- The text on this page is taken from an equivalent page of the IEHIAS-project.
Prescriptive scenarios specify the conditions under which the issue will be assessed in a fixed and usually static form. Depending on the purpose of the scenario, the information may relate to almost any part of the causal chain (from sources to health outcome); often, however, the focus is on the links between source and exposure.
Examples might thus be:
- air pollution: a reduction in the maximum daily 8 hourly ozone concentration to < 100 ug/m3;
- emission controls: a 10% reduction in emissions of PM2.5 from road vehicles;
- consumer safety: reduction in concentrations of toluene to equivalent of <0.1% in adhesives and spray paints on sale to the general public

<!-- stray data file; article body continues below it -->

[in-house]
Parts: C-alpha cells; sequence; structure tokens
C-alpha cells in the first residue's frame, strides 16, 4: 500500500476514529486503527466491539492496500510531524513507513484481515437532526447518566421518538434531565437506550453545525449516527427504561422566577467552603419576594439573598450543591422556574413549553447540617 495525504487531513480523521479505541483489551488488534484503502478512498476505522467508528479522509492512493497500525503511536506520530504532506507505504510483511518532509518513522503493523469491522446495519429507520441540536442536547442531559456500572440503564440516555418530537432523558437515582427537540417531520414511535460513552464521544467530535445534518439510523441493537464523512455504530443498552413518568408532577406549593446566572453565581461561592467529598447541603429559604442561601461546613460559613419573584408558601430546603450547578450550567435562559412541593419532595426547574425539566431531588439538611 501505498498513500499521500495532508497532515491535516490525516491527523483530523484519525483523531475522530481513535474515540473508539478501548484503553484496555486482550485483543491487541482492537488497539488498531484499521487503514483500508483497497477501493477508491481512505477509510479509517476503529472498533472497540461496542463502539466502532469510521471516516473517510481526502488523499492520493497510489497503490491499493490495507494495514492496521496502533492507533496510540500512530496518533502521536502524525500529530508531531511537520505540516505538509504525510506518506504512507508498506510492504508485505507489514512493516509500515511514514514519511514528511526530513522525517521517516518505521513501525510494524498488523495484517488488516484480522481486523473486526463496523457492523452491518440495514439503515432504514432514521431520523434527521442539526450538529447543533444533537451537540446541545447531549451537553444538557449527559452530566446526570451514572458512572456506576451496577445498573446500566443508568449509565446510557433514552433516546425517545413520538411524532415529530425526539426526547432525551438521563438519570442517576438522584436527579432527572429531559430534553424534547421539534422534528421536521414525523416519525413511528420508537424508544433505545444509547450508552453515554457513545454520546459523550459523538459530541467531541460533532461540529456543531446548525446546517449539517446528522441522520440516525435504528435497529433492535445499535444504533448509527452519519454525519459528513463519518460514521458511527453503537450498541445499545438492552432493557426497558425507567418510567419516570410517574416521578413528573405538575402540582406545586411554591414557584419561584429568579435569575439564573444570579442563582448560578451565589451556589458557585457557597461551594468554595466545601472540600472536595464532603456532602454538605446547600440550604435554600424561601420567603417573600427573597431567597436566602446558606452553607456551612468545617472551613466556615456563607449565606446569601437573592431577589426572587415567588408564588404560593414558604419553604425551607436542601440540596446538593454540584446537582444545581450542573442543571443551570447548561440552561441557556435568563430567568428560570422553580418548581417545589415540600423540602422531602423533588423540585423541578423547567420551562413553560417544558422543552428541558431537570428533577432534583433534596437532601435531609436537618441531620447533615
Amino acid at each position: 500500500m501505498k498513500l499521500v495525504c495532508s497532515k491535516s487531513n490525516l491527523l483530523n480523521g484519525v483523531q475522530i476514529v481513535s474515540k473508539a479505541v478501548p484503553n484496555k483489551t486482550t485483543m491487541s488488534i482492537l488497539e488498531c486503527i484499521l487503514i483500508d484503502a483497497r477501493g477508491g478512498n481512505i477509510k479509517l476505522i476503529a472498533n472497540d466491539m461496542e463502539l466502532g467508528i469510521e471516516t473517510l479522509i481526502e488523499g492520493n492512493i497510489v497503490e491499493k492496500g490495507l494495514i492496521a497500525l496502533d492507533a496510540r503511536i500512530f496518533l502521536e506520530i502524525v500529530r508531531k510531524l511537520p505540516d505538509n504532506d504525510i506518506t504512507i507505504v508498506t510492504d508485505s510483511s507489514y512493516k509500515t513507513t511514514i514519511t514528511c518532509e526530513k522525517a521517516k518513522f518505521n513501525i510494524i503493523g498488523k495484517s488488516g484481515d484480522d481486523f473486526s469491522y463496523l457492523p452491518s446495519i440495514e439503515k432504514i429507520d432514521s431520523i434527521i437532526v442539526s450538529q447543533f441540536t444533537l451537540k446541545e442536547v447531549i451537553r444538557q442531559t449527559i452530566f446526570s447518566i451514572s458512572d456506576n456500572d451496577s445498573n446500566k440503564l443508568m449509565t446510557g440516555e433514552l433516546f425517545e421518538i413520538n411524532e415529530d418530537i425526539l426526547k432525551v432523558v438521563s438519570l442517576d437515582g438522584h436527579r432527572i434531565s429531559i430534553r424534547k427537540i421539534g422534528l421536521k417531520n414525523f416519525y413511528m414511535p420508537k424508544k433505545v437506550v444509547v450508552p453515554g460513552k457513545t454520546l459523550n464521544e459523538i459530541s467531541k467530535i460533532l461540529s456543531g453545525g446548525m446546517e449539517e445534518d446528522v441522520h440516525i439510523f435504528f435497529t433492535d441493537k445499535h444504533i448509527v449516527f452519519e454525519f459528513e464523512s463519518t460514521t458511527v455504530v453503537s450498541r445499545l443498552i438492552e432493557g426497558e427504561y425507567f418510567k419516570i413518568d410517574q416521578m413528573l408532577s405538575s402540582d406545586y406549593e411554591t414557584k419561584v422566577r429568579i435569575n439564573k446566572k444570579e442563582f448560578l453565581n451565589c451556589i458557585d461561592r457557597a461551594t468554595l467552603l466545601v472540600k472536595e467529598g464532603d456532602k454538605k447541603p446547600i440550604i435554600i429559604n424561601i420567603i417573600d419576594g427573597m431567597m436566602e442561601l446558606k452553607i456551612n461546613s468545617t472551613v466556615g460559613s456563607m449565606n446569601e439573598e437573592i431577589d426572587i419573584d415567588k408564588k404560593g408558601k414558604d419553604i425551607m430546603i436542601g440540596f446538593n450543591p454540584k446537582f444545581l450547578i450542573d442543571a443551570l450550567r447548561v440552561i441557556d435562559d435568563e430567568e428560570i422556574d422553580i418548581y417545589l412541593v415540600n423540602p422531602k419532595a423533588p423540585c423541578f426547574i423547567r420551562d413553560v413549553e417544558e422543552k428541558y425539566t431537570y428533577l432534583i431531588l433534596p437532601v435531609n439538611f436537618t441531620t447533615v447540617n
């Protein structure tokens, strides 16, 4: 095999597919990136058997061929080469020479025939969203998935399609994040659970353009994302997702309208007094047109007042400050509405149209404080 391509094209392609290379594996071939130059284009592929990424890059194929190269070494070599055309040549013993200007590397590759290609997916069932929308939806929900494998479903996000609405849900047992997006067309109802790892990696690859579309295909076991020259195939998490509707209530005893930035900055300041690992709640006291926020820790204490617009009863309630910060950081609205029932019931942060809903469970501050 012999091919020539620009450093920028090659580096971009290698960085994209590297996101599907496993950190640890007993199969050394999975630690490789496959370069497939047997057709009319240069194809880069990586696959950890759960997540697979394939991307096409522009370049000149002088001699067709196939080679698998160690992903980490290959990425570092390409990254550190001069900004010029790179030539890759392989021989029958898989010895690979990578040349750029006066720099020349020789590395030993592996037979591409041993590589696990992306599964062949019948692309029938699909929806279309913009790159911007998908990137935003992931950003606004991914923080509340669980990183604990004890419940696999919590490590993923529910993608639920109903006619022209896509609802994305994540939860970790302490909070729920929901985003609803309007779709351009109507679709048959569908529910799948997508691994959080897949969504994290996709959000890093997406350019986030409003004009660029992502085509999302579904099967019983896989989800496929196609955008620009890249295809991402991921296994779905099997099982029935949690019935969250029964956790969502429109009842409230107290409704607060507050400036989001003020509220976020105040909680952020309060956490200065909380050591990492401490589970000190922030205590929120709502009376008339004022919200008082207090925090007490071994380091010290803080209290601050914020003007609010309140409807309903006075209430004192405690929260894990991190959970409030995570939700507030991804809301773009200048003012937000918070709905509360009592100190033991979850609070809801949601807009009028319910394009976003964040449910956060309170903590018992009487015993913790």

In each case, the assessment would consider the downstream impacts of these conditions on health, but would not consider how the conditions would be achieved (e.g. what technological or socio-economic changes would be necessary), nor the implications of these changes.
Assessments based on prescriptive scenarios thus focus only on the direct effects of policy (or other specified) actions. In doing so, they ignore behavioural and dynamic processes, and therefore many secondary or lower order impacts.